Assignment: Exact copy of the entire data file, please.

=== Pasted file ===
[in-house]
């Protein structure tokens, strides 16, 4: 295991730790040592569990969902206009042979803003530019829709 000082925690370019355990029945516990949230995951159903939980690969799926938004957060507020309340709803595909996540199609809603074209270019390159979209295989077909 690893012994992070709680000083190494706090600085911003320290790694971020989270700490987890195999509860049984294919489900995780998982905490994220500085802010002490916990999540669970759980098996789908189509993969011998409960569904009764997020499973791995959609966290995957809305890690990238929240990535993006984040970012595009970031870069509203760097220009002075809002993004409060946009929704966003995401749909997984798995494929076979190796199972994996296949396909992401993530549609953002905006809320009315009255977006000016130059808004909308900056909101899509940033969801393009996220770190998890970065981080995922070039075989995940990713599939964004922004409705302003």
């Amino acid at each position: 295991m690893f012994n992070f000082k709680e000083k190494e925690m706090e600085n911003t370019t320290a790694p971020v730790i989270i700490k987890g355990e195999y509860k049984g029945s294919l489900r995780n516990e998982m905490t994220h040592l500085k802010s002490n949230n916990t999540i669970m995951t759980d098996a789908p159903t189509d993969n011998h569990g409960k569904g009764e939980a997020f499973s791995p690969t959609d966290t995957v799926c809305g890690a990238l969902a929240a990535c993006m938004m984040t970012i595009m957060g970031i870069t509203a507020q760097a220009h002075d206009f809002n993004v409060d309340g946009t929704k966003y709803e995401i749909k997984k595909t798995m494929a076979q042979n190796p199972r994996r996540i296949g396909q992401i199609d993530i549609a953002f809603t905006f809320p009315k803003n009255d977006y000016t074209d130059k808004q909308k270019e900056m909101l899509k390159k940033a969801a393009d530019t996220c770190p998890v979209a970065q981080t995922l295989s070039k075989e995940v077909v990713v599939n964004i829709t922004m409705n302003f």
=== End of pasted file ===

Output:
[in-house]
């Protein structure tokens, strides 16, 4: 295991730790040592569990969902206009042979803003530019829709 000082925690370019355990029945516990949230995951159903939980690969799926938004957060507020309340709803595909996540199609809603074209270019390159979209295989077909 690893012994992070709680000083190494706090600085911003320290790694971020989270700490987890195999509860049984294919489900995780998982905490994220500085802010002490916990999540669970759980098996789908189509993969011998409960569904009764997020499973791995959609966290995957809305890690990238929240990535993006984040970012595009970031870069509203760097220009002075809002993004409060946009929704966003995401749909997984798995494929076979190796199972994996296949396909992401993530549609953002905006809320009315009255977006000016130059808004909308900056909101899509940033969801393009996220770190998890970065981080995922070039075989995940990713599939964004922004409705302003």
């Amino acid at each position: 295991m690893f012994n992070f000082k709680e000083k190494e925690m706090e600085n911003t370019t320290a790694p971020v730790i989270i700490k987890g355990e195999y509860k049984g029945s294919l489900r995780n516990e998982m905490t994220h040592l500085k802010s002490n949230n916990t999540i669970m995951t759980d098996a789908p159903t189509d993969n011998h569990g409960k569904g009764e939980a997020f499973s791995p690969t959609d966290t995957v799926c809305g890690a990238l969902a929240a990535c993006m938004m984040t970012i595009m957060g970031i870069t509203a507020q760097a220009h002075d206009f809002n993004v409060d309340g946009t929704k966003y709803e995401i749909k997984k595909t798995m494929a076979q042979n190796p199972r994996r996540i296949g396909q992401i199609d993530i549609a953002f809603t905006f809320p009315k803003n009255d977006y000016t074209d130059k808004q909308k270019e900056m909101l899509k390159k940033a969801a393009d530019t996220c770190p998890v979209a970065q981080t995922l295989s070039k075989e995940v077909v990713v599939n964004i829709t922004m409705n302003f």